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Originally appearing in Volume V26, Page 14 of the 1911 Encyclopedia Britannica.
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THE ANGLO-EGYPTIAN SUDAN The region which before the revolt of the Arabized tribes under the Mandi Mahommed Ahmed in 1881–84 was known as the Egyptian Sudan has, since its reconquest by an 1 a s the Anglo-Egyptian expeditions of 1896-98, been under the joint sovereignty of Great Britain and Egypt. The limits of this condominium differ slightly from those of the Egyptian Sudan of the pre-Mandi period. It is bounded N. by Egypt (the 22nd parallel of N. lat. being the dividing- line), E. by the Red Sea, Eritrea and Abyssinia, S. by the Uganda Protectorate and Belgian Congo, W. by French Congo. North of Darfur is the Libyan Desert, in which the western and northern frontiers meet. Here the boundary is undefined.' As thus constituted the Anglo-Egyptian Sudan forms a compact territory which, being joined southwards by the Uganda Protectorate, brings the whole of the Nile valley from the equatorial lakes to the Mediterranean under the control of Great Britain. The Anglo-Egyptian Sudan extends north to south about 1200 M. in a direct line, and west to east about moo m. also in a direct line. It covers 950,000 sq. m., being about one-fourth the area of Europe. In what follows the term Sudan is used to indicate the Anglo-Egyptian condominium only. Physical Features.—The Sudan presents many diversified features. It may be divided broadly into two zones. The northern portion, from about 16° N., is practically the south-eastern continuation of the Saharan desert; the southern region is fertile, abundantly watered, and in places densely forested. West of the Nile there is a distinctly marked intermediate zone of steppes. In the southern district, between 5° and to° N., huge swamps extend on either side of the Nile and along the Bahr-el-Ghazal. From south to north the Sudan is traversed by the Nile (q.v.), and all the great tributaries of that river are either partly or entirely within its borders. The most elevated district is a range of mountains running parallel to the Red Sea. These mountains, which to the south join the Abyssinian highlands, present their steepest face eastward, attaining heights within the Sudan of 4000 to over 7000 ft. Jebel Erba, 7480 ft., and Jebel Soturba, 6889 ft. (both between 21° and 22° N.), the highest peaks, face the Red Sea about 20 m. inland. Westward the mountains slope gradually to the Nile valley, which occupies the greater part of the country and has a general level of from 600 to 1600 ft. In places, as between Suakin and Berber and above Roseires on the Blue Nile, the mountains approach close to the river. Beyond the Nile westward extend vast plains, which in Kordofan and Dar Nuba (between to° and 15° N.) are broken by hills reaching 2000 ft. Farther west, in Darfur, the country is more elevated, the Jebel Marra range being from 5000 to 6000 ft. high. In the south-west, beyond the valley of the Bahr-el-Ghazal, the country gradually rises to a ridge of hills, perhaps 2000 ft. high, which running south-eastandnorth-west form the water-parting between the Nile and the Congo. Apart from the Nile system, fully described elsewhere, the Sudan has two other rivers, the Gash and the Baraka. These are intermittent streams rising in the eastern chain of mountains in Eritrea and flowing in a general northerly direction. The Gash enters the Sudan near Kassala and north of that town turns west towards the Atbara, but its waters are dissipated before that river is reached. The Gash nevertheless fertilizes a considerable tract of country. The Khor Baraka lies east of the Gash. It flows towards the Red Sea in the neighbourhood of Trinkitat (some 5o m. south of Suakin), but about 30 m. from the coast forms an inland delta. Except in seasons of great rain its waters do not reach the sea. The Coast Region.—The coast extends along the Red Sea north to south from 22° N. to 18° N., a distance following the indentations of the shore of over 400 M. These indentations are numerous but not deep, the general trend of the coast being S.S.E. The most prominent headland is Ras Rawaya (21° N.) which forms the northern shore of Dokhana Bay. There are few good harbours, Port 1 It was supposed to be indicated by the line which, according to the Turkish firman of 1841, describes a semicircle from the Siwa Oasis to Wadai, approaching the Nile between the Second and Third Cataracts. This line is disregarded by the Sudan government. Sudan and Suakin being the chief ports. South of Suakin is the shallow bay of Trinkitat. A large number of small islands lie off the coast. A belt of sandy land covered with low scrub stretches inland ten to twenty miles, and is traversed by khors (generally dry) with ill-defined shifting channels. Beyond this plain rise the mountain ranges already mentioned. Their seaward slopes often bear a considerable amount of vegetation. The Desert Zone.—The greater part of the region between the coast and the Nile is known as the Nubian Desert. It is a rugged, rocky, barren waste, scored with khors or wadis, along whose beds there is scanty vegetation. The desert character of the country increases as the river is neared, but along either bank of the Nile is a narrow strip of cultivable land. West of the Nile there are a few oases--those of Selima, Zaghawa and El Kab—but this district, part of the Libyan Desert, is even more desolate than the Nubian Desert. The Intermediate Zone and the Fertile Districts.—East of the. Nile the region of absolute desert ceases about the point of the Atbara confluence. The country enclosed by the Nile, the Atbara and the Blue Nile, the so-called Island of Meroe, consists of very fertile soil, and along the eastern frontier, by the upper courses of the rivers named, is a district of rich land alternating with prairies and open forests. The fork between the White and Blue Niles, the Gezira, is also fertile land. South of the Gezira is Sennar, a well watered country of arable and grazing land. West of the Nile the desert zone extends farther south than on the east, and Kordofan, which comes between the desert and the plains of the Bahr-el-Ghazal, is largely barren and steppe land. South of to° N. there is everywhere abundance of water. Darfur is mainly open, steppe-like country with extensive tracts of cultivable land and a central mountain massif, the Jebel Marra (see SENNAR KORDOFAN, DARFUR). Climate.—The country lies wholly within the tropics, and as the greater part of it is far removed from the ocean and less than 1500 ft. above the sea it is extremely hot. The heat is greatest in the central regions, least in the desert zone, where the difference between summer and winter is marked. Even in winter, however, the day temperatures are high. Of this region the Arabs say " the soil is like fire and the wind like a flame." Nevertheless, the dryness of the air renders the climate healthy. The steppe countries, Kordofan and Darfur, are also healthy except after the autumn rains. At Khartum, centrally situated, the minimum temperature is about 4o° F., the maximum 113°, the mean annual temperature being 80°. January is the coldest and June the hottest month. Violent sand-storms are frequent from June to August. Four rain zones may be distinguished. The northern (desert) region is one of little or no rain. There are perhaps a few rainy days in winter and an occasional storm in the summer. In the central belt, where " the' rainy season " is from mid-June to September, there are some to in. of rain during the year. The number of days on which rain falls rarely exceeds, however, fifteen. The rainfall increases to about 20 in. per annum in the eastern and south-eastern regions. In the swamp district and throughout the Bahr-el-Ghazal heavy rains (40 in. or more a year) are experienced. The season of heaviest rain is from April to September. In the maritime district there are occasional heavy rains between August and January. In the sudd region thunderstorms are frequent. Here the temperature averages about 85° F., the air is always damp and fever is endemic. Flora.—In the deserts north of Khartum vegetation is almost confined to stunted mimosa and, in the less arid districts, scanty herbage. Between the desert and the cultivated Nile lands is an open growth of samr, hashab (Acacia verek) and other acacia trees. Between Khartum and 12° N. forest belts line the banks of the rivers and khors, in which the most noteworthy tree is the sant or sunt (Acacia arabica). Farther from the rivers are open woods of heglig (Balanites aegyptiaca), hashab, &c., and dense thickets of laot (Acacia nubica) and kittr (Acacia mellifera). These open woods cover a considerable part of Kordofan, the hashab and talh trees being the chief producers of gum arabic. South of 12° N. the forest lands of the White Nile as far southas the sudd region are of similar character to that described. On the Blue Nile the forest trees alter, the most abundant being the babanus (Sudan ebony) and the silag (Anogeissus leiocarpus), while gigantic baobabs, called tebeldi in the Sudan, and tarfa (Sterculia cinerea) are numerous. In southern Kordofan and in the higher parts of the Bahr-el-Ghazal the silag and ebony are also common, as well as African mahogany (homraya, Khaya senegalensis) and other timber trees. In the Ghazal province also are many rubber-producing lianas, among them the Landolphia owariensis. There are also forest regions in the Bahr-el-Jebel, in the Mongalla mudiria and along the Abyssinian-Eritrean frontier. East of the Bahr-el-Jebel and north of the Bahr-el-Ghazal are vast prairies covered with tall coarse grass. Cotton is indigenous in the valley of the Blue Nile, and in some districts bamboos are plentiful. The castor-oil plant grows in almost every province. (See also § Agriculture, and, for the vegetation of the swamp region, NILE.) Fauna.—Wild animals and birds are numerous. Elephants are abundant in the Bahr-el-Ghazal and Bahr-el-Jebel forests, and are found in fewer numbers in the upper valley of the Blue Nile. The hippopotamus and crocodile abound in the swamp regions, which also shelter many kinds of water-fowl. The lion, leopard, giraffe and various kinds of antelope are found in the prairies and in the open woods. In the forests are numerous bright-plumaged birds and many species of monkeys, mostly ground monkeys—the trees being too prickly for climbing. Snakes are also plentiful, many poisonous kinds being found. In the steppe regions of Kordofan, Darfur, &c., and in the Nubian Desert ostriches are fairly plentiful. Insect life is very abundant, especially south of i2° N., the northern limit of the tsetse fly. The chief pests are mosquitoes, termites and the serut, a brown fly about the size of a wasp, with a sharp stab, which chiefly attacks cattle. Locusts are less common, but, especially in the eastern districts, occasionally cause great destruction. For domestic animals see § Agriculture. Inhabitants.—The population, always sparse in the desert and steppe regions, was never dense even in the more fertile southern districts. During the Mandia the country suffered severely from war and disease. Excluding Darfur the population before the Mandist rule was estimated at 8,500,000. In 1905 an estimate made by the Sudan government put the population at 1,853,000 only, including 1i,000 foreigners, of whom 2800 were Europeans. Since that year there has been a considerable natural increase and in 1910 the population was officially estimated at 2,400,000. There has also been a slight immigration of Abyssinians, Egyptians, Syrians and Europeans —the last named chiefly Greeks. The term " Bilad-es-Sudan " (" country of the blacks ") is not altogether applicable to the Anglo-Egyptian condominium, the northern portion being occupied by Hamitic and Semitic tribes, chiefly nomads, and classed as Arabs. In the Nile valley north of Khartum the inhabitants are of very mixed origin. This applies particularly to the so-called Nubians who inhabit the Dongola mudiria (see NuBIA). Elsewhere the inhabitants north of 12° N. are of mixed Arab descent. In the Nubian Desert the chief tribes are the Ababda and Bisharin, the last named grazing their camels in the mountainous districts towards the Red Sea. In the region south of Berber and Suakin are the Hadendoa. The Jaalin, Hassania and Shukria inhabit the country between the Atbara and Blue Nile; the Hassania and Hassanat are found chiefly in the Gezira. The Kabbabish occupy the desert country north of Kordofan, which is the home of the Baggara tribes. In Darfur the inhabitants are of mixed Arab and negro blood. Of negro Nilotic tribes there are three or four main divisions. The Shilluks occupy the country along the west side of the Nile northward from about Lake No. The country east of the Nile is divided between the Bari, Nuer and Dinka tribes. The Dinkas are also widely spread over the Bahr-el-Ghazal province. South of Kordofan and west of the Shilluk territory are the Nubas, apparently the original stock of the Nubians. In the south-west of the Bahr-el-Ghazal are the Bongos and other tribes, and along the Nile-Congo water-parting are the A-Zande or Niam-Niam, a comparatively light-coloured race. (All the tribes mentioned are separately noticed.) Social Conditions.—In contrast with the Egyptians, a most industrious race, the Sudanese tribes, both Arab and negro, are as a general rule indolent. Where wants are few and simple, where houses need not be built nor clothes worn to keep out the cold, there is little stimulus to exertion. Many Arabs " clothed in rags, with only a mat for a house, prefer to lead the life of the free-born sons of the desert, no matter how large their herds or how numerous their followings" (Egypt, No. 1 [1904], p. 147). Following the establishment of British control slave-raiding and the slave trade were stopped, but domestic slavery continues. A genuine desire for education is manifest among the Arabic-speaking peoples and slow but distinct moral improvement is visible among them. Among the riverain " Arabs" some were found to supply labour for public works, and with the money thus obtained cattle were bought and farms started. The Dongolese are the keenest traders in the country. The Arab tribes are all Mahommedans, credulous and singularly liable to fits of religious excitement. Most of the negro tribes are pagan, but some of them who live in the northern regions have embraced Islam. Divisions and Chief Towns.—Darfur is under native rule. The rest of the Sudan is divided into mudirias (provinces) and these are subdivided into mamuria. The mudirias are Haifa, Red Sea, Dongola and Berber in the north (these include practically all the region known as Nubia); Khartum, Blue Nile and White Nile in the centre; Kassala and Sennar in the east; Kordofan in the west; and Bahrel-Ghazal, Upper Nile (formerly Fashoda) and Mongalla in the south. The mudirias vary considerably in size. The capital, Khartum (.v.), pop. with suburbs about 70,000, is built in the fork formed by the junction of the White and Blue Niles. Opposite Khartum, on the west bank of the white Nile, is Omdurman (q.v.), pop. about 43,000, the capital of the Sudan during the Mandia. On the Nile north of Khartum at the towns of Berber, Abu Hamed, Merawi (Merowe), Dongola and Wadi Haifa. On the Red Sea are Port Sudan and Suakin. Kassala is on the river Gash east of the Atbara and near the Eritrean frontier. (These towns are separately noticed.) On the Blue Nile are Kamlin, Sennar, Wad Medani (q.v.), pop. about 20,000, a thriving business centre and capital of the Blue Nile mudiria, and Roseires, which marks the limit of navigability by steamers of the river. Gallabat is a town in the Kassala mudiria close to the Abyssinian frontier, and Gedaref lies between the Blue Nile and Atbara a little north of i4° N. El Obeid, the chief town of Kordofan, is 230 M. south-west by south of Khartum. Duiem, capital of the White Nile mudiria, is the river port for Kordofan. El Fasher, the capital of Darfur, is 500 M. W.S.W. of Khartum. All the towns named, except Roseires, are situated north of 13° N. In the south of the Sudan there are no towns properly so called. The native villages are composed of straw or palm huts; the places occupied by Europeans or Egyptians are merely " posts " where the administrative business of the district is carried on. Fashoda (q.v.), renamed Kodok, is the headquarters of the Upper Nile mudiria. Communications.—North of Khartum the chief means of communication is by railway; south of that city by steamer. There are two trunk railways, one connecting the Sudan with Egypt, the other affording access to the Red Sea. The first line runs from the Nile at Wadi Haifa across the desert in a direct line to Abu Hamed, and from that point follows more or less closely the right (east) bank of the Nile to Khartum. At Khartum the Blue Nile is bridged and the railway is continued south through the Gezira to Sennar. Thence it turns west, crosses the White Nile near Abba Island, and is continued to El Obeid. The length of the line from Haifa to Khartum is 575 m.; from Khartum to Obeid 350 M. The railway from the Nile to the Red Sea starts from the Halfa-Khartum line at Atbara Junction, a mile north of the Atbara confluence. It runs somewhat south of the Berber-Suakin caravan route. At Sallom, 278 in. from Atbara Junction, the line divides, one branch going north to Port Sudan, the other south to Suakin. The total distance to Port Sudan from Khartum is 493 m., the line to Suakin being 4 m. longer. Besides these main lines a railway, 138 in. long, runs from Abu Hamed on the right bank of the Nile to Kareima (opposite Merawi) in the Dongola mudiria below the Fourth Cataract. (The railway which started from Haifa and followed the right bank of the Nile to Kerma, 201 M. from Haifa, was abandoned in 1903.) The railways are owned and worked by the state. In connexion with the Khartum-Halfa railway steamers ply on the Nile between Haifa and Shellal (Assuan) where the railway from Alexandria ends. The distance by rail and steamer between Khartum and Alexandria is about 1490 in. Steamers run on the Nile between Kerma and Kareima, and above Khartum the government maintains a regular service of steamers as far south as Condokoro in the Uganda Protectorate. During flood season there is also a steamship service on the Blue Nile. Powerful dredgers and sudd-cutting machines are used to keep open communications in the upper Nile and Bahr-el-Ghazal. The ancient caravan routes Korosko-Abu Hamed and Berber-Suakin have been superseded by the railways, but elsewhere wells and rest-houses are maintained along the main routes between the towns and the Nile. On some of these roads a motor car service is maintained. From Port Sudan and Suakin there is a regular steamship service to Europe via the Suez Canal . There are also services to Alexandria, the Red Sea ports of Arabia, Aden and India. There is an extensive telegraphic system. Khartum is connected by land lines with Egypt and Uganda, thus affording direct telegraphic connexion between Alexandria and Mombasa (2500 m.). From Khartum other lines go to Kassala and the Red Sea ports. In some places the telegraph wires are placed 16 ft. 6 in. above the ground to protect them from damage by giraffes. Agriculture and other Industries.—North of Khartum agricuI-tural land is confined to a narrow strip on either side of the Nile and to the few oases in the Libyan Desert. In the Gezira and in the plains of Gedaref between the Blue Nile and the Atbara there are wide areas of arable land, as also in the neighbourhood of Kassala along the banks of the Gash. In Kordofan and Darfur cultivation is confined to the khors or valleys. The chief grain crop is durra, the staple food of the Sudanese. Two crops are obtained yearly in several districts. On lands near the rivers the durra is sown after the flood has gone down and also at the beginning of the rainy season. Considerable quantities of wheat and barley are also grown. Other foodstuffs raised are lentils, beans, onions and melons. The date-palm is cultivated along the Nile valley below Khartum, especially on the west bank in the Dongola mudiria and in the neighbouring oases. Dates are also a staple product in Darfur and Kordofan. Ground-nuts and sesame are grown in large quantities for the oil they yield, and cotton of quality equal to that grown in the Delta is produced. The Sudan was indeed the original home of Egyptian cotton. For watering the land by the river banks sakias (water-wheels) are used, oxen being employed to turn them. There are also a few irrigation canals. In 1910, apart from the date plantations, about 1,500,000 acres were under cultivation. In 1910 a system of basin irrigation was begun in Dongola mudiria. Gum and rubber are the chief forest products. The gum is obtained from eastern Kordofan and in the forests in the upper valley of the Blue Nile, the best gum coming from Kordofan. It is of two kinds, hashab (white) and talh (red), the white being the most valuable. Rubber is obtained from the Bahr-el-Ghazalwhere there are Para and Ceara rubber plantations—and in the Sobat district. The wood of the sunt tree is used largely for boat-building and for fuel, and the mahogany tree yields excellent timber. Fibre is made from several trees and plants. Elephants are hunted for the sake of their ivory. The wealth of the Arab tribes consists largely in their herds of camels, horses and cattle. They also keep ostrich farms, the feathers being of good quality. The Dongola breed of horses is noted for its strength and hardness. The camels are bred in the desert north of Berber, between the Nile and Red Sea, in southern Dongola, in the Hadendoa country and in northern Kordofan. The Sudanese camel is lighter, faster and better bred than the camel of Egypt. The camel, horse and ostrich are not found south of Kordofan and Sennar. The negro tribes living south of those countries possess large herds of cattle, sheep and goats. The cattle are generally small and the sheep yield little wool. The Arabs use the cattle as draught-animals as well as for their milk and flesh; the negro tribes as a rule do not eat their oxen. Fowls are plentiful, but of poor quality. Donkeys are much used in the central regions; they make excellent transport animals. Mineral Wealth.—In ancient times Nubia, i.e. the region between the Red Sea and the Nile south of Egypt and north of the Suakin-Berber line, was worked for gold. Ruins of an extensive gold-mine exist near Jebel Erba at a short distance from the sea. In 1905 gold mining recommenced in Nubia, in the district of Um Nabardi, which is in the desert, about midway between Wadi Haifa and Abu Hamed. A light railway, 30 M. long, opened in June 1905, connects Urn Nabardi with the government railway system. The producing stage was reached in 1908, and between September 1908 and August 1909 the mines yielded 4500 oz. of gold. Small quantities of gold-dust are obtained from Kordofan, and gold is found in the Beni-Shangul country south-west of Sennar, but this region is within the Abyssinian frontier (agreement of the 15th of May 1902). There is lignite in the Dongola mudiria and iron ore is found in Darfur, southern Kordofan and in the Bahr-el-Ghazal. In the last-named mudiria iron is worked by the natives. The district of Hofrat-el-Nahas (the copper mine) is rich in copper, the mines having been worked intermittently from remote times. Trade.—The chief products of the Sudan for export are gum, ivory, ostrich feathers, dates and rubber. Cotton, cotton-seed and grain (durra, wheat, barley) sesame, livestock, hides and skins, beeswax, mother-of-pearl, senna and gold are also exported. Before the opening (1906) of the railway to the Red Sea the trade was chiefly with Egypt via the Nile, and the great cost of carriage hindered its development. Since the completion of the railway named goods can be put on the world's markets at a much cheaper rate. Besides the Egyptian and Red Sea routes there is considerable trade between the eastern mudirias and Abyssinia and Eritrea, and also some trade south and west with Uganda and the Congo countries. The Red Sea ports trade largely with Arabia and engage in pearl fishery. The principal imports are cotton goods, food-stuffs (flour, rice, sugar, provisions), timber, tobacco, spirits (in large quantities), iron and machinery, candles, cement and perfumery. The value of the trade, which during the Mandist rule (1884-1898) was a few thousands only, had increased in 1905 to over £1,500,000. In 1908 the exports of Sudan produce were valued at £E515,0001; the total imports at £E1,892,000. Government.—The administration is based on the provisions of a convention signed on the 19th of January 189g between the British and Egyptian governments. The authority of the sovereign powers is represented by a governor-general appointed by Egypt on the recommendation of Great Britain. In 1910 a council consisting of four ex officio members and from two to four non-official nominated members was created to advise the governor-general in the exercise of his executive and legislative functions. Subject to the power of veto retained by the governor-general all questions are decided by a majority of the council. 1 A£E(pound Egyptian) is equal to £1, os. 6d. British currency.Each of the mudirias into which the country is divided is presided over by a mudir (governor) responsible to the central government at Khartum. The governor-general, the chiefs of the various departments of state and the mudirs are all Europeans, the majority being British military officers The minor officials are nearly all Egyptians or Sudanese. Revenue is derived as to about 6o% from the customs and revenue-earning departments (i.e. steamers, railways, posts and telegraphs), and as to the rest from taxes on land, date-trees and animals, from royalties on gum, ivory and ostrich feathers, from licences to sell spirits, carry arms, &c., and from fees paid for the shooting of game. Expenditure is largely on public works, education, justice and the army. Financial affairs are managed from Khartum, but control over expenditure is exercised by the Egyptian financial department. The revenue, which in 1898 was £E35,000, for the first time exceeded a million in 1909, when the amount realized was £EI,o4o,2oo. The expenditure in 1909 was £Er,153000. Financially the government had been, up to 1910, largely dependent upon Egypt. In the years 1901-1909 £E4,378,000 was advanced from Cairo for public works in the Sudan; in the same period a further sum of about £E2,75o,000 had been found by Egypt to meet annual deficits in the Sudan budgets (see Egypt, No. I [1910], pp. 5-6). Justice.—The Sudan judicial codes, based in part on those of India and in part on the principles of English law and of Egyptian commercial law, provide for the recognition of " customary law " so far as applicable and " not repugnant to good conscience." In each mudiria criminal justice is administered by a court, consisting of the mudir (or a judge) and two magistrates, which has general competence. The magistrates are members of the administrative staff, who try minor cases without the help of the mudir (or judge). The governor-general possesses revising powers in all cases. Civil cases of importance are heard by a judge (or where no judge is available by the mudir or his representative); minor civil cases are tried by magistrates. From the decision of the judges an appeal lies to the legal secretary of the government, in his capacity of judicial commissioner. Jurisdiction in all legal matters as regards personal status of Mahommedans is administered by a grand cadi and a staff of subordinate cadis. The police force of each mudiria is independently organized under the control of the mudirs. Education.—Education is in charge of the department of public instruction. Elementary education, the medium of instruction being Arabic, is given in kuttabs or village schools. There are primary schools in the chief towns where English, Arabic, mathematics, and in some cases land-measuring is taught. There are also government industrial workshops, and a few schools for girls. The Gordon College at Khartum trains teachers and judges in the Mahommedan courts and has annexed to it a secondary school. The college also contains the Wellcome laboratories for scientific research. Among the pagan negro tribes Protestant and Roman Catholic missions are established. These missions carry on educational work, special attention being given to industrial training. Defence.—The defence of the country is entrusted to the Egyptian army, of which several regiments are stationed in the Sudan. The governor-general is sirdar (commander-in-chief) of the army. A small force of British troops is also stationed in the Sudan—chiefly at Khartum. They are. under the command of the governor-general in virtue of an arrangement made in 1905, having previously been part of the Egyptian command. For topography, &c. ,see The Anglo-Egyptian Sudan, a compendium prepared by officers of the Sudan government and edited by Count Gleichen (2 vols., London, 1905); for administration, finance and trade the annual Reports [by the British agent at Cairo] on Egypt and the Sudan, since 1898 ; and the special report (Blue Book Egypt, No. ii., 1883) by Colonel D. H. Stewart. Consult also J. Petherick, Travels in Central Africa (2 vols., London, 1862) ; W. Junker, Travels in Africa, 1875-1886 (3 vols., London, 1890-1892) ; Schweinfurth The Heart of Africa (2 vols., London, 1873) ; J. Baumgarten, Ostafrika, der Sudan and das Seengebiet (Gotha, 189o) l; E. D. Schoenfeld, Erythrda and der egyptische Sudan (Berlin, 1904); C. E. Muriel, Report on the Forests of the Sudan (Cairo, 1901); H. F. Witherby, Bird Hunting on the White Nile (London, 1902). For ethnology. &c., see A. H. Keane, Ethnology of the Egyptian Sudan (London, 1884) ; H. Frobenius, Die Heiden-Neger des agyptischen Sudan (Berlin, 1893). Scientific and medical subjects are dealt with in the Reports of the Wellcome Research Laboratories, Gordon College, Khartum. The Sudan Almanac is a valuable official publication. (F. R. C.) Archaeology.—Archaeological study in the Sudan was retarded for many years by political conditions. The work which had been begun by Cailliaud, Champollion, Lepsius and others was interrupted by the rise of the Mandist power; and with the frontiers of Egypt itself menaced by dervishes, the country south of Aswan (Assuan) was necessarily closed to the student of antiquity. Even after the dervishes had been overthrown at the battle of Omdurman (1898) it was some time before archaeologists awoke to a sense of the historical importance of the regions thus made accessible to them. Dr Wallis Budge visited several of the far southern sites and made some tentative excavations, but no extensive explorations were undertaken until an unexpected event produced a sudden outburst of activity. This was the resolution adopted by the Egyptian government to extend the great reservoir at the First Cataract by raising the height of the Aswan dam. As a result of this measure all sites bordering the river banks from Aswan to Abu Simbel were threatened with inundation and the scientific world took alarm. A large sum of money was assigned by the government, partly for the preservation of the visible temples in the area to be submerged, partly for an official expedition under the charge of Dr G. A. Reisner which was to search for all remains of antiquity hidden beneath the ground. At the same time the university of Pennsylvania despatched the Eckley B. Coxe, jun., expedition, which devoted its attention to the southern half of Lower Nubia from Haifa to Korosko, while the government excavators explored from Korosko to Aswan. Thus in the five years 1907–1911 inclusive an immense mass of new material was acquired which throws a flood of light on the archaeology at once of Egypt and the Sudan. For it must be clearly appreciated that though all except the southern twenty miles of Lower Nubia has been attached for purposes of administration of Egypt proper, yet this political boundary is purely artificial. The natural geographical and ethnical southern frontier of Egypt is the First Cataract; Egyptian scribes of the Olcl Empire recognized this truth no less clearly than Diocletian, and Juvenal anticipates the verdict of every modern observer when he describes the " porta Syenes " as the gate of Africa. It is the more necessary to emphasize this fact as the present article must unavoidably be concerned principally with the most northern regions of the country of the Blacks—for since the days of Lepsius there has been little new investigation south of Haifa. The hasty reconnaissances of Dr Wallis Budge, Professor A. H. Sayce, Mr Somers Clarke and Professor J. Garstang must be followed by more thorough and intensive study before it can be possible to write in more than very general terms of anything but the well-known monuments left by Egyptian kings whose history is already tolerably familiar from other sources. The inscriptions of these kings and their officials have been collected by Professor J. H. Breasted and some account of the temples and fortresses from Haifa to Khartum will be found in the following section, Ancient Monuments south of Haifa, while the history of the early and medieval Christian kingdoms is outlined in the articles ETHIOPIA and DONGOLA. The central and southern Sudan is therefore almost a virgin field for the archaeologist, but the exploration of Lower Nubia has made it possible to write a tentative preface to the new chapters still unrevealed. The Sudan was well named by the medieval Arab historians, for it is primarily and above all the country of the black races, of those Nilotic negroes whose birthplace may be supposed to have been near the Great Lakes. But upon this aboriginal stock were grafted in very early times fresh shoots of more vigorous and intellectual races coming probably from the East (cf. AFRICA: Ethnology). Lower Nubia was one of the crucibles in which several times was formed a mixed nation which defied or actually dominated Egypt. There is some scientific groundfor dating the earliest example of such a fusion to the exact period of the Egyptian Old Empire. It is certain in any case that the process was constantly repeated at different dates and in different parts of the country from Aswan to Axum, and to the stimulation which resulted from it must be ascribed the principal political and intellectual movements of the Sudanese nations. Thus the Ethiopians who usurped the crown of the Pharaohs from 74o–66o B.C. were of a mixed stock akin to the modern Barabra; the northern Nubians who successfully defied the Roman emperors were under the lordship of the Blemyes (Blemmyes), an East African tribe, and the empire of the Candace dynasty, no less than the Christian kingdoms which succeeded it, included many heterogeneous racial elements (see also NUBIA). The real history of the Sudan will therefore be concerned with the evolution of what may be called East African or East Central African civilizations. Up to the present, however, this aspect has been obscured, for until 1907 scholars had little opportunity of studying ancient Ethiopia except as a colonial extension of Egypt. From the purely Egyptological standpoint there is much of value to be learned from the Sudan. The Egyptian penetration of the country began, according to the evidence of inscriptions, as early as the 'Old Empire. Under the XIIth Dynasty colonies were planted and fortresses established down to the Batn-el-Hagar. During the XVIIIth Dynasty the political subjugation was completed and the newly won territories were studded with cities and temples as far south as the Fourth Cataract. Some two hundred years later the priests of Amen (Ammon), flying from Thebes, founded a quasi-Egyptian capital at Napata. But after this date Egypt played no part in the evolution of Ethiopia. Politically moribund, it succumbed to the attacks of its virile southern neighbours, who, having emerged from foreign tutelage, developed according to the natural laws of their own genius and environment. The history of Ethiopia therefore as an independent civilization may be said to date from the 8th century B.C., though future researches may be able to carry its infant origins to a remoter past. Of the thousand years or more of effective Egyptian occupation many monuments exist, but on a broad general view it must be pronounced that they owe their fame more to the accident of survival than to any special., intrinsic value. For excepting Philae, which belongs as much to Egypt as to Ethiopia, Abu Simbel is the only temple which can be ranked among first rate products of Egyptian genius. The other temples, attractive as they are, possess rather a local than a universal interest. Similarly while the exploration of the Egyptian colonies south of the First Cataract has added many details to our knowledge of political history, of local cults and provincial organization, yet with one exception it has not affected the known outlines of the history of civilization. This exception is the discovery made by Dr G. A. Reisner that the archaic culture first detected at Nagada and Abydos and then at many points as far north as Giza extended southwards into Nubia at least as far as Gerf Husein. This was wholly unexpected, and if, as seems probable, the evidence stands the test of criticism, it is a new historical fact of great importance. The government expedition found traces between Aswan and Korosko of all the principal periods from this early date down to the Christian era. The specimens 'obtained are kept in a separate room of the Cairo Museum, where they form a collection of great value. The work of the Pennsylvanian expedition, however, while adding only a few details to the archaeology of the Egyptian periods, has opened a new chapter in the history of the African races. No records indeed were discovered of the founders of the first great Ethiopian kingdom from Piankhi to Tirhakah, nor has any fresh light been thrown upon the relations which that remarkable king Ergamenes maintained with the Egyptian Ptolemies. But the exploration of sites in the southern half of Lower Nubia has revealed the existence of a wholly unsuspected independent civilization which grew up during the first six -centuries after Christ. The history of the succeeding periods, moreover, has been partially recovered and the study of architecture enriched by the excavation of numerous churches dating from the time of Justinian, when Nubia was first Christianized, down to the late medieval period when Christianity was extirpated by Mahommedanism. The civilization of the first six centuries A.D. may be called " Romano-Nubian," a term which indicates its date and suggests something of its character. It is the product of a people living on the borders of the Roman Empire who inherited much of the Hellenistic tradition in minor arts but combined it with a remarkable power of independent origination. The sites on which it has been observed range from Dakka to Halfa, that is to say within the precise limits which late Latin and Greek writers assign to the Blemyes, and there is good reason,.to identify the people that evolved it with this hitherto almost unknown barbarian nation. Apart from this, however, the greatest value of the new discoveries will consist in the fact that they may lay the foundations for a new documentary record of past ages. For the graves yielded not only new types of statues, bronzes, ivory carvings and painted pottery—all of the highest artistic value—but also a large number of stone stelae inscribed with funerary formulae in the Meroitic script. In the course of sixty years the small collection of Meroitic inscriptions made by Lepsius had not been enlarged and no progress had been made towards decipherment. But the cemeteries of Shablul and Karanog alone yielded 170 inscriptions on stone, besides some inscribed ostraka. This mass of material brought the task of decipherment within the range of possibility, and even without any bilingual record to assist him, Mr F. LL Griffith rapidly succeeded in the first stages of translation. As further explorations bring more inscriptions to light the records of Ethiopia will gradually be placed on a firm documentary basis and the names and achievements of its greatest monarchs will take their place on the roll of history.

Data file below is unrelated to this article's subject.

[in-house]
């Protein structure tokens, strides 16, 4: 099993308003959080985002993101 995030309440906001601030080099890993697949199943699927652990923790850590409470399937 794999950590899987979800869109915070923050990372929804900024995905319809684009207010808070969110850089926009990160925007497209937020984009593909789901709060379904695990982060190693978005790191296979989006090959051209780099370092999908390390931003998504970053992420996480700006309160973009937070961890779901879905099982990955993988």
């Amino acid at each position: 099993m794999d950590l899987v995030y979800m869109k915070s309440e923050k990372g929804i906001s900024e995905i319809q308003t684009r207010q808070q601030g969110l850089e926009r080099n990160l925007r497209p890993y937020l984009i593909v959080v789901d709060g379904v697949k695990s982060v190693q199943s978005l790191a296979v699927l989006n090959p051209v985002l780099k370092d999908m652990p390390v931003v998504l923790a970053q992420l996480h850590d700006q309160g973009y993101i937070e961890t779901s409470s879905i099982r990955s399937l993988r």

End of Article: THE